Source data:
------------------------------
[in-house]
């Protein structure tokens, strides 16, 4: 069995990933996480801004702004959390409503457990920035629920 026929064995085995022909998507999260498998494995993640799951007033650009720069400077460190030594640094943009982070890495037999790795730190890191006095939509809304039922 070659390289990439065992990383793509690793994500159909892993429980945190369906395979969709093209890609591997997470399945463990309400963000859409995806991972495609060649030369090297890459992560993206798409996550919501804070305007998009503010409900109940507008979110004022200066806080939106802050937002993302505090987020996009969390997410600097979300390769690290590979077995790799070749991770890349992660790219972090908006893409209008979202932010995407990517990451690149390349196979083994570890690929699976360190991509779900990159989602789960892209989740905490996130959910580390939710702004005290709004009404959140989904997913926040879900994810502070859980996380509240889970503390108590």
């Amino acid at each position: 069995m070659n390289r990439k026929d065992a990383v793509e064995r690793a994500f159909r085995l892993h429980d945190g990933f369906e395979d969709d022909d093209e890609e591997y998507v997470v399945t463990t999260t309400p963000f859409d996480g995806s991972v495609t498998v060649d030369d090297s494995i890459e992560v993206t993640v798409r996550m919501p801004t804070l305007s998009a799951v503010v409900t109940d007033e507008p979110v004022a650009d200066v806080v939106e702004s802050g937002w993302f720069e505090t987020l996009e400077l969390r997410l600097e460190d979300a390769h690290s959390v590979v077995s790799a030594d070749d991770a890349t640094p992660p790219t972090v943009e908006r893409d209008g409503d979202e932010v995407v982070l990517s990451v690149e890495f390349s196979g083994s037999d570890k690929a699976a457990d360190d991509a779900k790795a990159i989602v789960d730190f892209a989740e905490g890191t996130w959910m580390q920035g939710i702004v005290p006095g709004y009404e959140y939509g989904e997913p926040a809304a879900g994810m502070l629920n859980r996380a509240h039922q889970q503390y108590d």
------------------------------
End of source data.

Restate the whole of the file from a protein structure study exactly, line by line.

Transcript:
[in-house]
């Protein structure tokens, strides 16, 4: 069995990933996480801004702004959390409503457990920035629920 026929064995085995022909998507999260498998494995993640799951007033650009720069400077460190030594640094943009982070890495037999790795730190890191006095939509809304039922 070659390289990439065992990383793509690793994500159909892993429980945190369906395979969709093209890609591997997470399945463990309400963000859409995806991972495609060649030369090297890459992560993206798409996550919501804070305007998009503010409900109940507008979110004022200066806080939106802050937002993302505090987020996009969390997410600097979300390769690290590979077995790799070749991770890349992660790219972090908006893409209008979202932010995407990517990451690149390349196979083994570890690929699976360190991509779900990159989602789960892209989740905490996130959910580390939710702004005290709004009404959140989904997913926040879900994810502070859980996380509240889970503390108590």
């Amino acid at each position: 069995m070659n390289r990439k026929d065992a990383v793509e064995r690793a994500f159909r085995l892993h429980d945190g990933f369906e395979d969709d022909d093209e890609e591997y998507v997470v399945t463990t999260t309400p963000f859409d996480g995806s991972v495609t498998v060649d030369d090297s494995i890459e992560v993206t993640v798409r996550m919501p801004t804070l305007s998009a799951v503010v409900t109940d007033e507008p979110v004022a650009d200066v806080v939106e702004s802050g937002w993302f720069e505090t987020l996009e400077l969390r997410l600097e460190d979300a390769h690290s959390v590979v077995s790799a030594d070749d991770a890349t640094p992660p790219t972090v943009e908006r893409d209008g409503d979202e932010v995407v982070l990517s990451v690149e890495f390349s196979g083994s037999d570890k690929a699976a457990d360190d991509a779900k790795a990159i989602v789960d730190f892209a989740e905490g890191t996130w959910m580390q920035g939710i702004v005290p006095g709004y009404e959140y939509g989904e997913p926040a809304a879900g994810m502070l629920n859980r996380a509240h039922q889970q503390y108590d």